That’s not to say we will not see more turbulence this month—inflation and interest rates could rise further, Covid-19 could surge again, and the Ukraine war could expand. And when and if those bad things happen, we will see more market volatility. So as always, the headlines will drive short-term market performance.

A Stable Foundation

Despite the headlines, fundamentals drive the economy and the markets, and both began to stabilize in May. This process will likely continue in June. We are moving in the right direction, and the fundamentals remain sound.

And that is the bottom line here. We started May with the fear that many bad things could happen, but what we actually saw was that these issues were not as bad as initially feared. As we move into June, while we may have several fears, those fears are a much better reflection of reality than they were in May. This is real progress.

May was the month when markets started to stabilize around the new conditions of inflation and rates. As such, we saw more stability and potential for growth. Overall, we are entering June in a better place than we were a month ago. And while we have seen substantial volatility and may see more, this provides a good foundation going forward.

Subscribe via Email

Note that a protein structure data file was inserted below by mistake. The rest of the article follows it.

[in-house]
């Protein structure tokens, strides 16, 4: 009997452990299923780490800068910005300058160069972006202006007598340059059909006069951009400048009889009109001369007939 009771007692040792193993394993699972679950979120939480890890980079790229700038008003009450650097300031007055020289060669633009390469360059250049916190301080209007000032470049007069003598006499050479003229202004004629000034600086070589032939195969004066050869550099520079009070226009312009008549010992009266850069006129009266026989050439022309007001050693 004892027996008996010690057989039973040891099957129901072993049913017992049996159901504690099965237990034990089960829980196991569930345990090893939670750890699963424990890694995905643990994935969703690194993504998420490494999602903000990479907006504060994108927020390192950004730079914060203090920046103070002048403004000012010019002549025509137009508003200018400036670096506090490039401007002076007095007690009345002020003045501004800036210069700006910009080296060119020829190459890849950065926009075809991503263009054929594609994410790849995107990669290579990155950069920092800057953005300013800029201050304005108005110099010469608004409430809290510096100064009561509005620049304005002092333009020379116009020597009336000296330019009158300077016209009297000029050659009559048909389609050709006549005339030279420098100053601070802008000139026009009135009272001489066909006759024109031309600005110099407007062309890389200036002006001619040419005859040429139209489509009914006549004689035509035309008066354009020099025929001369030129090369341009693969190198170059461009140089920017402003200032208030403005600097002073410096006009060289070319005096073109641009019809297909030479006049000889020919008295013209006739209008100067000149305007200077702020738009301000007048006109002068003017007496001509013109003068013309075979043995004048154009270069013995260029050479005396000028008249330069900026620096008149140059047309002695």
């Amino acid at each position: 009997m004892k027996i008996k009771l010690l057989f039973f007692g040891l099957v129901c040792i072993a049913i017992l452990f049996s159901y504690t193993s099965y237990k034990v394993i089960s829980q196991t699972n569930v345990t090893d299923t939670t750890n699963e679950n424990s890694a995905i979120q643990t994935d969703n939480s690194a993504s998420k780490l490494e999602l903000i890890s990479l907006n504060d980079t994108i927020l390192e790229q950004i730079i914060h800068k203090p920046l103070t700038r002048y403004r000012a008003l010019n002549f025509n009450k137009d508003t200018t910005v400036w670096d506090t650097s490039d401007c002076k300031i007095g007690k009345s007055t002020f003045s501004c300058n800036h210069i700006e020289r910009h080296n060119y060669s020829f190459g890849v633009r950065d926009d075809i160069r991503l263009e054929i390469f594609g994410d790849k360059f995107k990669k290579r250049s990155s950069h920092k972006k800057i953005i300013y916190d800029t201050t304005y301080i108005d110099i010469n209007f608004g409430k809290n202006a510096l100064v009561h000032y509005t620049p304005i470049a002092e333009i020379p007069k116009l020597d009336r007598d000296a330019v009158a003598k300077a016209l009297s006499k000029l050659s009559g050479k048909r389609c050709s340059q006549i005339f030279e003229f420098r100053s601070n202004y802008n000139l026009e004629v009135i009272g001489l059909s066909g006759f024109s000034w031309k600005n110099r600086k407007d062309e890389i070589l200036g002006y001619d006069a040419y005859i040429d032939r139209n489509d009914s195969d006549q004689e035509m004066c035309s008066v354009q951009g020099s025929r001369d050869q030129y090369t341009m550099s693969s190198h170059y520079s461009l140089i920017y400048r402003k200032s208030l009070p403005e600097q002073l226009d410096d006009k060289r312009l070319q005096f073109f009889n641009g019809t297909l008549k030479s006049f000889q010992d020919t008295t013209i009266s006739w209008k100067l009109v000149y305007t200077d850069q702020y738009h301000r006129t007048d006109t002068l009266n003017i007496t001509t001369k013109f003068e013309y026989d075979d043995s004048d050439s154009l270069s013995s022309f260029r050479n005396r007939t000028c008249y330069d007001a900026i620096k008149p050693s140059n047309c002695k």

Crash-Test Investing

Hot Topics

New Call-to-action



see all



The information on this website is intended for informational/educational purposes only and should not be construed as investment advice, a solicitation, or a recommendation to buy or sell any security or investment product. Please contact your financial professional for more information specific to your situation.

Certain sections of this commentary contain forward-looking statements that are based on our reasonable expectations, estimates, projections, and assumptions. Forward-looking statements are not guarantees of future performance and involve certain risks and uncertainties, which are difficult to predict. Past performance is not indicative of future results. Diversification does not assure a profit or protect against loss in declining markets.

The S&P 500 Index is a broad-based measurement of changes in stock market conditions based on the average performance of 500 widely held common stocks. All indices are unmanaged and investors cannot invest directly in an index.

The MSCI EAFE (Europe, Australia, Far East) Index is a free float‐adjusted market capitalization index that is designed to measure the equity market performance of developed markets, excluding the U.S. and Canada. The MSCI EAFE Index consists of 21 developed market country indices.

One basis point (bp) is equal to 1/100th of 1 percent, or 0.01 percent.

Third-party links are provided to you as a courtesy. We make no representation as to the completeness or accuracy of information provided on these websites. Information on such sites, including third-party links contained within, should not be construed as an endorsement or adoption by Commonwealth of any kind. You should consult with a financial advisor regarding your specific situation.


Please review our Terms of Use

Commonwealth Financial Network®